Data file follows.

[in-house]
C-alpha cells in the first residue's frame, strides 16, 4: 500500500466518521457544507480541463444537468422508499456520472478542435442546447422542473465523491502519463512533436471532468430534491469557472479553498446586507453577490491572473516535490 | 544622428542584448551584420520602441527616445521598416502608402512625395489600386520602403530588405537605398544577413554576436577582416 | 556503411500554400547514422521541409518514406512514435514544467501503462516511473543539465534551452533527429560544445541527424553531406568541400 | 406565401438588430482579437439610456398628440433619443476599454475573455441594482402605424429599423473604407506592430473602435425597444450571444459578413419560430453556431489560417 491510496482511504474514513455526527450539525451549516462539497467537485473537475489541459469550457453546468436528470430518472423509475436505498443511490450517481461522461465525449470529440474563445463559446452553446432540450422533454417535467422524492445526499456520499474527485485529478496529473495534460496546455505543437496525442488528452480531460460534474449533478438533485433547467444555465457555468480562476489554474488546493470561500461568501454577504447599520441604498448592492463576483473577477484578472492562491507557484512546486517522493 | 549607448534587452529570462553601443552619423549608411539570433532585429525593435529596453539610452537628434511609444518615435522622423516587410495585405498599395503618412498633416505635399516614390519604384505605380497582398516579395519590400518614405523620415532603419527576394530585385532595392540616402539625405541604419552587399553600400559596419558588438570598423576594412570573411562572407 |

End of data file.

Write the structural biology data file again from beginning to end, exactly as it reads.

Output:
[in-house]
C-alpha cells in the first residue's frame, strides 16, 4: 500500500466518521457544507480541463444537468422508499456520472478542435442546447422542473465523491502519463512533436471532468430534491469557472479553498446586507453577490491572473516535490 | 544622428542584448551584420520602441527616445521598416502608402512625395489600386520602403530588405537605398544577413554576436577582416 | 556503411500554400547514422521541409518514406512514435514544467501503462516511473543539465534551452533527429560544445541527424553531406568541400 | 406565401438588430482579437439610456398628440433619443476599454475573455441594482402605424429599423473604407506592430473602435425597444450571444459578413419560430453556431489560417 491510496482511504474514513455526527450539525451549516462539497467537485473537475489541459469550457453546468436528470430518472423509475436505498443511490450517481461522461465525449470529440474563445463559446452553446432540450422533454417535467422524492445526499456520499474527485485529478496529473495534460496546455505543437496525442488528452480531460460534474449533478438533485433547467444555465457555468480562476489554474488546493470561500461568501454577504447599520441604498448592492463576483473577477484578472492562491507557484512546486517522493 | 549607448534587452529570462553601443552619423549608411539570433532585429525593435529596453539610452537628434511609444518615435522622423516587410495585405498599395503618412498633416505635399516614390519604384505605380497582398516579395519590400518614405523620415532603419527576394530585385532595392540616402539625405541604419552587399553600400559596419558588438570598423576594412570573411562572407 |